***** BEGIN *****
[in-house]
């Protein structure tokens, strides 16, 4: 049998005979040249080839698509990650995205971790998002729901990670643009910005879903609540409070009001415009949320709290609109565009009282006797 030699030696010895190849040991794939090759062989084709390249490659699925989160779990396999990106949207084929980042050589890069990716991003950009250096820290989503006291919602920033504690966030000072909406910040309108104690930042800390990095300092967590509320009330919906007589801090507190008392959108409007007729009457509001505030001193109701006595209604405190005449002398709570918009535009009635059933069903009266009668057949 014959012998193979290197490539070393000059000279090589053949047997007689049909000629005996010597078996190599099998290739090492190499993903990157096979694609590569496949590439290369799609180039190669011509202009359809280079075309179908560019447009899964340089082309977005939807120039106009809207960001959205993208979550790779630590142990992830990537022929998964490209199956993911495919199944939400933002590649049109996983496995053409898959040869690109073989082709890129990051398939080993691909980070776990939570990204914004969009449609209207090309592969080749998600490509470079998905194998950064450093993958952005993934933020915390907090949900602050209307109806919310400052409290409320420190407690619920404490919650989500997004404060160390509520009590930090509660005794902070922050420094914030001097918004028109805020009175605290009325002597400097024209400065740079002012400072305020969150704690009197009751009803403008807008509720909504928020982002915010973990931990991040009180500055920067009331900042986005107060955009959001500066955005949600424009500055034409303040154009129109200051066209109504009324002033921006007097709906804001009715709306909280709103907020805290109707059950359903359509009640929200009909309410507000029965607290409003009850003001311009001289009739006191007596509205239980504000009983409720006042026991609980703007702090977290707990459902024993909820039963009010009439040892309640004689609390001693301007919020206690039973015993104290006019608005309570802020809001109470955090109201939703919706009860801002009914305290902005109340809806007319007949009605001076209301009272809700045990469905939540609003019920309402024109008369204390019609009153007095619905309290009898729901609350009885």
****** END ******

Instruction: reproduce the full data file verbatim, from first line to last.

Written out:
[in-house]
């Protein structure tokens, strides 16, 4: 049998005979040249080839698509990650995205971790998002729901990670643009910005879903609540409070009001415009949320709290609109565009009282006797 030699030696010895190849040991794939090759062989084709390249490659699925989160779990396999990106949207084929980042050589890069990716991003950009250096820290989503006291919602920033504690966030000072909406910040309108104690930042800390990095300092967590509320009330919906007589801090507190008392959108409007007729009457509001505030001193109701006595209604405190005449002398709570918009535009009635059933069903009266009668057949 014959012998193979290197490539070393000059000279090589053949047997007689049909000629005996010597078996190599099998290739090492190499993903990157096979694609590569496949590439290369799609180039190669011509202009359809280079075309179908560019447009899964340089082309977005939807120039106009809207960001959205993208979550790779630590142990992830990537022929998964490209199956993911495919199944939400933002590649049109996983496995053409898959040869690109073989082709890129990051398939080993691909980070776990939570990204914004969009449609209207090309592969080749998600490509470079998905194998950064450093993958952005993934933020915390907090949900602050209307109806919310400052409290409320420190407690619920404490919650989500997004404060160390509520009590930090509660005794902070922050420094914030001097918004028109805020009175605290009325002597400097024209400065740079002012400072305020969150704690009197009751009803403008807008509720909504928020982002915010973990931990991040009180500055920067009331900042986005107060955009959001500066955005949600424009500055034409303040154009129109200051066209109504009324002033921006007097709906804001009715709306909280709103907020805290109707059950359903359509009640929200009909309410507000029965607290409003009850003001311009001289009739006191007596509205239980504000009983409720006042026991609980703007702090977290707990459902024993909820039963009010009439040892309640004689609390001693301007919020206690039973015993104290006019608005309570802020809001109470955090109201939703919706009860801002009914305290902005109340809806007319007949009605001076209301009272809700045990469905939540609003019920309402024109008369204390019609009153007095619905309290009898729901609350009885």